6. You are quite the comedian. She argued, debated and debunked every conspiracy theory you spewed and here you state you won all these arguments wIth her when you lost every one. You insult people and groups of people and cry when they give the same treatment to you as if you somehow didn't deserve/ask for it in the first place. Most critizism on this thread and others are accurately describing your behaviour. Maybe some self awareness might seep into your life and help unblock what you presently precieve as reality. It is fantasy we all are witnessing and telling you, which is far away from reality.
  7. You try to silence us who speak the truth and debunk conspiracy theories. Insults don't work on either side. We have a vested interest in debunking all the lies because they are dangerous, obviously.
  8. You assume quite a lot. Many people here could buy and sell you and as a matter of privacy on a public forum do not need or want to brag about their life's achievements like you, a newbie, appear to like to do to "try" to impress others. I don't care you or your wife were in the military and to me it is no big deal that you seem to think it is and now feel entitled because you were.
  9. Of course he was. What happened to your "so called" critical thinking ability? Maybe you were psychological projecting this onto others here that are onbiously more rational?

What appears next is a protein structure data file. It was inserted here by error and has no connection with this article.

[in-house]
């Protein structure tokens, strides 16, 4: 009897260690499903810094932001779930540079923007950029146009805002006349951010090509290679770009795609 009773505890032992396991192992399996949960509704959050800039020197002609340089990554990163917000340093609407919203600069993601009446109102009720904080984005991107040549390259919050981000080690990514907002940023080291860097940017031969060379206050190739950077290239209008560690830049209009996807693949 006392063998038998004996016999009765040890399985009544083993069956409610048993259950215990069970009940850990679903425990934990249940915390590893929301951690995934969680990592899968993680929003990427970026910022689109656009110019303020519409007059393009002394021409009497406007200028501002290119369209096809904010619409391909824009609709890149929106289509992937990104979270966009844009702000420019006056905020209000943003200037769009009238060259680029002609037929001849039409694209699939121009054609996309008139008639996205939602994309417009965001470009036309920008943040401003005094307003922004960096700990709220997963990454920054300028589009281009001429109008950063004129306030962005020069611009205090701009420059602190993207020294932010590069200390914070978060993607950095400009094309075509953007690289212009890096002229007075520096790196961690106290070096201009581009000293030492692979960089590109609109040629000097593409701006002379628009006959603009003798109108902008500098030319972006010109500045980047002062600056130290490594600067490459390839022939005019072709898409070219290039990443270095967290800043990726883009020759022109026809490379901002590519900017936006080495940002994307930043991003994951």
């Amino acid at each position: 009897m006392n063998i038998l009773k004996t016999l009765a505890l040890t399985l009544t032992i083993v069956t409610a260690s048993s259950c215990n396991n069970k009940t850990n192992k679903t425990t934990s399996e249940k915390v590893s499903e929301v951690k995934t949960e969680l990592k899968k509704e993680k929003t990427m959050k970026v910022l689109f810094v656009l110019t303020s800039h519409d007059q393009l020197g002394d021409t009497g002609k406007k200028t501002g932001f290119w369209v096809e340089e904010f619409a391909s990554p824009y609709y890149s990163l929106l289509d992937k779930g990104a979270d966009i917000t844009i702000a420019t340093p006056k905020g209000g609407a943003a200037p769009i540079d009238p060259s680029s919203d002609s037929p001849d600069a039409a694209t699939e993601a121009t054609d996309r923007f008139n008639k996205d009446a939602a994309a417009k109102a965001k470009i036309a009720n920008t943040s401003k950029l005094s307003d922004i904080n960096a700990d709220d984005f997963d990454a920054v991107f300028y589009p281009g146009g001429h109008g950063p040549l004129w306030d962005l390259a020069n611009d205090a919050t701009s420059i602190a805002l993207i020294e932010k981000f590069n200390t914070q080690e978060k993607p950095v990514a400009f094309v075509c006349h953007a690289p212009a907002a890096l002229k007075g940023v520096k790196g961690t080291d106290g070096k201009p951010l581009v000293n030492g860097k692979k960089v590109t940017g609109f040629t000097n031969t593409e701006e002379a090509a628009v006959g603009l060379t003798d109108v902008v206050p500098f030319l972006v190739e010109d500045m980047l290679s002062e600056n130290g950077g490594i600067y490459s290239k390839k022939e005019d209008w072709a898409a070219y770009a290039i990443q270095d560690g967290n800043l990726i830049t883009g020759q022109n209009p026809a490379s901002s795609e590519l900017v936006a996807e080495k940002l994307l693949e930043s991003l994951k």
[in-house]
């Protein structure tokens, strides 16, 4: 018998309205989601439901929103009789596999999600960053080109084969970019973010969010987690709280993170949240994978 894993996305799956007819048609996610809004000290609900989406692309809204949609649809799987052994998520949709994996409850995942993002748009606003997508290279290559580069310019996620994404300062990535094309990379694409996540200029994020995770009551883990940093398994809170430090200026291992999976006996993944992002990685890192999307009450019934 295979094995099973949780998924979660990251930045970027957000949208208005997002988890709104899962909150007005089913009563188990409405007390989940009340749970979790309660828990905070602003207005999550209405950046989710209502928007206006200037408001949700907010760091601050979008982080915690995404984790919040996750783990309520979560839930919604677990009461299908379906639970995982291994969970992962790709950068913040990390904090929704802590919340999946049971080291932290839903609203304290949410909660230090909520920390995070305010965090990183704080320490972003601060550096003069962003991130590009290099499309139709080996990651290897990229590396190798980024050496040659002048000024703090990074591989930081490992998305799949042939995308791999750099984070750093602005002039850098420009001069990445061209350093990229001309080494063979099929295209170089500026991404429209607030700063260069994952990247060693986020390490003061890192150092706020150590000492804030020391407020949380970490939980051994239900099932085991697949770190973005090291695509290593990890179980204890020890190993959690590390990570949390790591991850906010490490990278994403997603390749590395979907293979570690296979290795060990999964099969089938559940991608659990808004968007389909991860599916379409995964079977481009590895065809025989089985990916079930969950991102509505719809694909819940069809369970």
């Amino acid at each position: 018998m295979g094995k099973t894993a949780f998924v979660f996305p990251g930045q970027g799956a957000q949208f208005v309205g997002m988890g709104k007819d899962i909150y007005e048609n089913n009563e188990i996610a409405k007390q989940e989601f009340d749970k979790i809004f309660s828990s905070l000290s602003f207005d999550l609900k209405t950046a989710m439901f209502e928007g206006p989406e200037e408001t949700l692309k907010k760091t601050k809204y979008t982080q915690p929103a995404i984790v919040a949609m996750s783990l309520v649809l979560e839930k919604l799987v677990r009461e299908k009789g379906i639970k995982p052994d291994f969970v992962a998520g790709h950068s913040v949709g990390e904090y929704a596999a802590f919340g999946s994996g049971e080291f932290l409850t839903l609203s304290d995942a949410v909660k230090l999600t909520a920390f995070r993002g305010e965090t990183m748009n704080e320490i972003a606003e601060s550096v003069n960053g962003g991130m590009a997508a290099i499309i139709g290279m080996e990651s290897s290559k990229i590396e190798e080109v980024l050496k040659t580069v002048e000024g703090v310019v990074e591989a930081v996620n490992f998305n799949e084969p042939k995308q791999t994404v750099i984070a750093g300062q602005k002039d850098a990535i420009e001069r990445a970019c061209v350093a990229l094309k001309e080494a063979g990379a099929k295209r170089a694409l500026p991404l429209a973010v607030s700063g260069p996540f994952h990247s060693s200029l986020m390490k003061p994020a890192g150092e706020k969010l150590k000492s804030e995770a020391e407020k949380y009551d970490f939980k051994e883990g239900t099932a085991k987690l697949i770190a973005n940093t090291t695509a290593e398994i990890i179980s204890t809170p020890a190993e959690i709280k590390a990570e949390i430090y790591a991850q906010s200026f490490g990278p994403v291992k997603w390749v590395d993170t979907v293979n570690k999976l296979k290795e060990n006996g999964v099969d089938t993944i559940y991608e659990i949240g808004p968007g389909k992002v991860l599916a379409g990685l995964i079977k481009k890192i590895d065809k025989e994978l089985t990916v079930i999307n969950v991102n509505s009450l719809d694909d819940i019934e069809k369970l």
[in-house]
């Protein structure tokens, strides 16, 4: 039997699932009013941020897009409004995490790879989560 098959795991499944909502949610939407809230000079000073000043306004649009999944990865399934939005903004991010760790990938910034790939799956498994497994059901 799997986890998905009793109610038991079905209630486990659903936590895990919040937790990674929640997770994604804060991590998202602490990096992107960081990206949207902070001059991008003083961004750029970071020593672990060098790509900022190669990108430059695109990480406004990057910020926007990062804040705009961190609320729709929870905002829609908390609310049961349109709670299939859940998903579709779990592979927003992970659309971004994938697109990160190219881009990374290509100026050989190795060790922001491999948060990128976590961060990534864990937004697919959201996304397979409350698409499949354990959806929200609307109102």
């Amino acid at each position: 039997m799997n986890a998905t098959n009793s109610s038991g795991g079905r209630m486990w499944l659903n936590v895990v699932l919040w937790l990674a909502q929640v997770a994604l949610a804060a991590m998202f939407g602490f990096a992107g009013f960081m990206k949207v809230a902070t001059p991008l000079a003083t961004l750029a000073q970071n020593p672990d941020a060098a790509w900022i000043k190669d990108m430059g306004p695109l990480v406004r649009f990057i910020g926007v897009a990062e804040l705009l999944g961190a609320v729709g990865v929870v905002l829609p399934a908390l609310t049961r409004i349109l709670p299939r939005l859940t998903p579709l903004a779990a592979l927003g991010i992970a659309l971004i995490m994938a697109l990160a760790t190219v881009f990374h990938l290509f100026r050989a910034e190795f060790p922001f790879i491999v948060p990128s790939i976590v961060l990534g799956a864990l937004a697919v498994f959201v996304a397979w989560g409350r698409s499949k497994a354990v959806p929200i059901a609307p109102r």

10. https://en.m.wikipedia.org/wiki/Michael_Yeadon " Michael Yeadon is a British anti-vaccine activist[1][2] and retired pharmacologist who attracted media attention for making false or unfounded claims about the COVID-19 pandemic and the safety of COVID-19 vaccines.[3][1] The Times has described him as "a hero of Covid conspiracy theorists"[4] and "a key figure in the antivax movement".[5] He previously served as the chief scientist and vice-president of the allergy and respiratory research division of the drug company Pfizer, and is the co-founder and former CEO of the biotechnology company Ziarco." Another nut case obviously.
  11. https://www.wellsfargo.com/help/international-access-codes/ "International Access Codes - Wells Fargo Customers outside of the United States can call Wells Fargo customer service toll-free from most countries. If you are calling from Mexico, dial one of the following: Telcel mobile network blocks international toll free calls For personal accounts: 001-800-8693557 For business accounts: 001-800-2255935 For online customer service: 001-800-9564442" If you use Telcel they BLOCK toll free international calls.
  12. Most 1-800 US numbers won't work from Mexico. Never did. Check the bank's website and use the non 800 or whatever toll free number and use it. It wll be a US area code number.